A leading music expert in Huddersfield has voiced fears over the town’s musical heritage.
Simon Jacobs, head of music at Greenhead College, is worried that future generations will not be able to uphold the magnificent musical traditions.
And Mr Jacobs summed it up when he said: “The implications for the future are simple. If we stop getting young people involved in music, in years to come, the music stops.”
Kirklees faces having to make millions of pounds in cuts to its budget and is looking at axing the £300,000 it currently gives the music school.
More than 7,000 students – both schoolchildren and adults – take lessons from 60 teachers.
Based in Huddersfield, the music school has centres at Netherhall Learning Campus in Huddersfield; Holmfirth High School; Colne Valley High School; Mirfield Free Grammar School; Shelley College; Whitcliffe Mount College, Cleckheaton; and Batley Salvation Army HQ.
Mr Jacobs said: “At Greenhead we have a large cohort of students studying music and music technology at A-level.
“This is, in part, due to the hard work that goes on in the seven music centres across Kirklees. These centres are essential for getting younger students enthusiastic and involved in making music.
“Learning to play and particularly how to play within an ensemble are essential in generating enthusiasm when starting to play an instrument.
“If some of these centres are axed I am extremely concerned about the numbers of students who will be getting enthusiastic about music at a young age across Kirklees.
“This in turn, of course, could affect our numbers studying music in years to come.
“Performance and performing within an ensemble are essential skills for young musicians studying at GCSE and at A-level.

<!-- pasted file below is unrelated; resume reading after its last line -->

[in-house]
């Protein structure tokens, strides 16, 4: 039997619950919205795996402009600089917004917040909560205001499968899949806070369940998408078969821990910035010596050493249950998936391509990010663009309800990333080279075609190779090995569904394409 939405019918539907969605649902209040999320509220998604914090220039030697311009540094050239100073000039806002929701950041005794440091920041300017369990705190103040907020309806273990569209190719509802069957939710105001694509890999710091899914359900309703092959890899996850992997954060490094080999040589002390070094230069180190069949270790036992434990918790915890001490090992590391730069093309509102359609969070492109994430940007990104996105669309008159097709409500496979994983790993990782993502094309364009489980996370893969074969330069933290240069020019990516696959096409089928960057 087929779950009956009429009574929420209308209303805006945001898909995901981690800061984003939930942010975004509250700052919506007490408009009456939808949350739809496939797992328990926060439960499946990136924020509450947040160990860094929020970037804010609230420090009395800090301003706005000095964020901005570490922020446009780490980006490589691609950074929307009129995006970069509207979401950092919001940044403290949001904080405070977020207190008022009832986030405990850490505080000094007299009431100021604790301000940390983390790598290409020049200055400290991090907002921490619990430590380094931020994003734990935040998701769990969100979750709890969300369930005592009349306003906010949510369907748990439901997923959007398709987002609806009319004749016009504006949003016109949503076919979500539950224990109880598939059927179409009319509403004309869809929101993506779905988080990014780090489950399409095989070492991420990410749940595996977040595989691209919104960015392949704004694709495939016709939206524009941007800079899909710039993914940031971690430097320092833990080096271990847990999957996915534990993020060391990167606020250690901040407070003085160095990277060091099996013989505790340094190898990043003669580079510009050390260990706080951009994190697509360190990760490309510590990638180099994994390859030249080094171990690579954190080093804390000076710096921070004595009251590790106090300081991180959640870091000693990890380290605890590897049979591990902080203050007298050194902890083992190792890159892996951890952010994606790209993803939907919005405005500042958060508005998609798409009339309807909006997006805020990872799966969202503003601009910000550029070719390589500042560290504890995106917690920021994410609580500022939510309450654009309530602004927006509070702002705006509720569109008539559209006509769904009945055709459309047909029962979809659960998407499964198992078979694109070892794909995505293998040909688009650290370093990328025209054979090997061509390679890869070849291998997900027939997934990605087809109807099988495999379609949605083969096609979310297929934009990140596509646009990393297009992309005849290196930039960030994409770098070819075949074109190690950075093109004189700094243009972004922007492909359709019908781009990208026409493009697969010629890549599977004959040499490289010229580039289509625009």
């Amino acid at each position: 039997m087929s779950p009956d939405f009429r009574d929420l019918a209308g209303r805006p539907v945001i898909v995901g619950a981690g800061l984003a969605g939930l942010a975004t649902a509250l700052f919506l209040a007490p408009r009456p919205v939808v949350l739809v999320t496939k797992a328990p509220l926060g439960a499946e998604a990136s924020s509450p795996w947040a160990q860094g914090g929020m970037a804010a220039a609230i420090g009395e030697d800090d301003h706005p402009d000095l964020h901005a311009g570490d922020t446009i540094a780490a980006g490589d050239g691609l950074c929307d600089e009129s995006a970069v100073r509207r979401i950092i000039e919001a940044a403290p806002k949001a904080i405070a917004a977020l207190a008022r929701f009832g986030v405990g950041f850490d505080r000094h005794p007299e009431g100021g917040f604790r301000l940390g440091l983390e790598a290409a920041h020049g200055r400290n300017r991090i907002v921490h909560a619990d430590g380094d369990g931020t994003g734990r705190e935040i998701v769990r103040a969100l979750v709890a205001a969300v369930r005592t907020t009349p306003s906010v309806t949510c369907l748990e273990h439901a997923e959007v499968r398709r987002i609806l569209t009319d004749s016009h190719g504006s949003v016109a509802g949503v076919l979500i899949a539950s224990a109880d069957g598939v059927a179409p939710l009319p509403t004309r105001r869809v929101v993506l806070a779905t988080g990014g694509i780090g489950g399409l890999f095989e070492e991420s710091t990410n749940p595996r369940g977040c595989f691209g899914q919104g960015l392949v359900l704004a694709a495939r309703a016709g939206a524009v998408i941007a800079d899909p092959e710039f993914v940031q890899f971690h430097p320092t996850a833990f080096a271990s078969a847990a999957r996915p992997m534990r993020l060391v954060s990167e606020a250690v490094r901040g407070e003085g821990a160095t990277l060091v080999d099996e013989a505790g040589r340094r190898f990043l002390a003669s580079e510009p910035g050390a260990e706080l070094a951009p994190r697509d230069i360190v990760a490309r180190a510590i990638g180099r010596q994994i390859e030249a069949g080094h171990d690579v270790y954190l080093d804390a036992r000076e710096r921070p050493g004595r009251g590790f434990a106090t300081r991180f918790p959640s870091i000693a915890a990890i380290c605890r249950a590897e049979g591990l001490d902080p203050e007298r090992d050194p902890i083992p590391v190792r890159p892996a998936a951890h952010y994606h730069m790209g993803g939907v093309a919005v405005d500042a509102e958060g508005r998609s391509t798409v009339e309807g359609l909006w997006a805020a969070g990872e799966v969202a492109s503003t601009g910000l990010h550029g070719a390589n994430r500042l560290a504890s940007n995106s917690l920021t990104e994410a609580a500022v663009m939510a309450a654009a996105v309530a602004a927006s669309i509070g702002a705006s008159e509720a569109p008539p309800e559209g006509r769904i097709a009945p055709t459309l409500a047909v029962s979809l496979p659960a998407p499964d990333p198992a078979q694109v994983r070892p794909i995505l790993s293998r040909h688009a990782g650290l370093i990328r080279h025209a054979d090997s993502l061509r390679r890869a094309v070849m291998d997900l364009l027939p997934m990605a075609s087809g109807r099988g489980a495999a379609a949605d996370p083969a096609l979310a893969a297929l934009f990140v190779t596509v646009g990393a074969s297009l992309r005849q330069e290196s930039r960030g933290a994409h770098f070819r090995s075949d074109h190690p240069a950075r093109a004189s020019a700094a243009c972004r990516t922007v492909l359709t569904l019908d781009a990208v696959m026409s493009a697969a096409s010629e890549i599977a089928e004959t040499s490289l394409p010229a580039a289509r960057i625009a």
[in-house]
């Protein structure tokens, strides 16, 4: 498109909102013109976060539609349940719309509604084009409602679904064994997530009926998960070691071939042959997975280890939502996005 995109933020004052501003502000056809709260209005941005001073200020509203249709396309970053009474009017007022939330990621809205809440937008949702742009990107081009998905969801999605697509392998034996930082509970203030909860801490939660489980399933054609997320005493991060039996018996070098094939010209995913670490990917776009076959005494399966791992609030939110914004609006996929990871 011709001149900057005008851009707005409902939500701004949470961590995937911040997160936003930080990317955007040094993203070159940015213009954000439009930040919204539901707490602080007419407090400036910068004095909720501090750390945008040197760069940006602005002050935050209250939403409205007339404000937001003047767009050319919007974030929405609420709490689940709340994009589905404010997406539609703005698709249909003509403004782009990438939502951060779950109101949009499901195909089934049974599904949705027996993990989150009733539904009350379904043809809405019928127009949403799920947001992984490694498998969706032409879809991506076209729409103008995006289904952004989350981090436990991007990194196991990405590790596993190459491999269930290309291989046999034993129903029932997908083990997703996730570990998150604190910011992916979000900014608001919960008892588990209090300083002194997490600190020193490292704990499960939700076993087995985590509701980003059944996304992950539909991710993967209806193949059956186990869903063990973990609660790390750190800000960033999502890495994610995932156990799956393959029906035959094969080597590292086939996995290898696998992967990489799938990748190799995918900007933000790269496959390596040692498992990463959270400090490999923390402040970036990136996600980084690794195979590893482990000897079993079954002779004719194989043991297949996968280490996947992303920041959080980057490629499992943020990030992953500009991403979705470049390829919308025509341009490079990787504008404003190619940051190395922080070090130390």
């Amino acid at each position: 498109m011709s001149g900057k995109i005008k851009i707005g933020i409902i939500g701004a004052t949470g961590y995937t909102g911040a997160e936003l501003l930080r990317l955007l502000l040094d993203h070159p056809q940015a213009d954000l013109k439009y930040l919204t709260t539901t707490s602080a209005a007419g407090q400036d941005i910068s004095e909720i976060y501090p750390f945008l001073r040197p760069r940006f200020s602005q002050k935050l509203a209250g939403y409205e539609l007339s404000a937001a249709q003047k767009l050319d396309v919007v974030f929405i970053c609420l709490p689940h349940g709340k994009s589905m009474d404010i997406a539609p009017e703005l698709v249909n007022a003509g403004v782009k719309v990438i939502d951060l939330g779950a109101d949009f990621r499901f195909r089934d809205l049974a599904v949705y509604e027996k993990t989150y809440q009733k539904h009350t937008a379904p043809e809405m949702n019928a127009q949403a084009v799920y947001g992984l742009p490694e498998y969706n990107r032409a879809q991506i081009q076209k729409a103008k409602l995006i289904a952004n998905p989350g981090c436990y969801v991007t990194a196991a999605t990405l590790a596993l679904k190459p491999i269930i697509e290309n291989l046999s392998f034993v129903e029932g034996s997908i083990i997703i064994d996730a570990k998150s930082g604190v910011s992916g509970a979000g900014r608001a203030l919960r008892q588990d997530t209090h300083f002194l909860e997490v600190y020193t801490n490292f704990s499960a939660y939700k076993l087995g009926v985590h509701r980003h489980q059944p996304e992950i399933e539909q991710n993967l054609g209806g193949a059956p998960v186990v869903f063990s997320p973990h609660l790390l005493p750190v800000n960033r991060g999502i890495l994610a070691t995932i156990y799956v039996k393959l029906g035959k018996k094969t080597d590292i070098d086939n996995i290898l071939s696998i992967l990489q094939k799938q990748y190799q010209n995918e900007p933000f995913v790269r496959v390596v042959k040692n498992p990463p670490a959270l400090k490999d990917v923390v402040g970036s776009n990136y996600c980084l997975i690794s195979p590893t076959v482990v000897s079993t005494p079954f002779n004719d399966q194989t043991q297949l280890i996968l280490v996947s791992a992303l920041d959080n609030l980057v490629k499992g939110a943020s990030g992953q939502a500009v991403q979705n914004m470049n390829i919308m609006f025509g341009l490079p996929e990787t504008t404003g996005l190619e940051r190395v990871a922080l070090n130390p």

“The work of these centres is a fantastic supplement to schools and colleges across Kirklees in helping our students to achieve the very best results in their music examinations.
“Many of our students studying music at A-level decide to pursue music at university or conservatoire level. Last year we had students leaving Greenhead to study at The Guildhall School of Music, The Royal College of Music, Birmingham Conservatoire and The Royal Northern College of Music.
“All of these students had been involved with one of the Kirklees music centres at some point during their musical development. That statistic itself should give you a good understanding of the calibre of students being produced under the present system.
“Huddersfield and its surrounding area has a large and significant musical heritage. There is so much music making in these valleys! The implications for the future are simple. If we stop getting young people involved in music, in years to come, the music stops.”
Mr McGrath and Mr Jacobs have sent a letter to Kirklees about their concerns.
Mr McGrath added: “We have worked in other parts of the country where the music centres have not been of the standard of Kirklees (due to funding cuts) and can assure you this has a direct correlation with how successful the students are in schools and colleges.
“With the proposed funding cuts we worry that our young people will lose out on the some of the fantastic opportunities currently afforded to them.
“We also worry for the long term impact this will have upon the musical community in West Yorkshire.”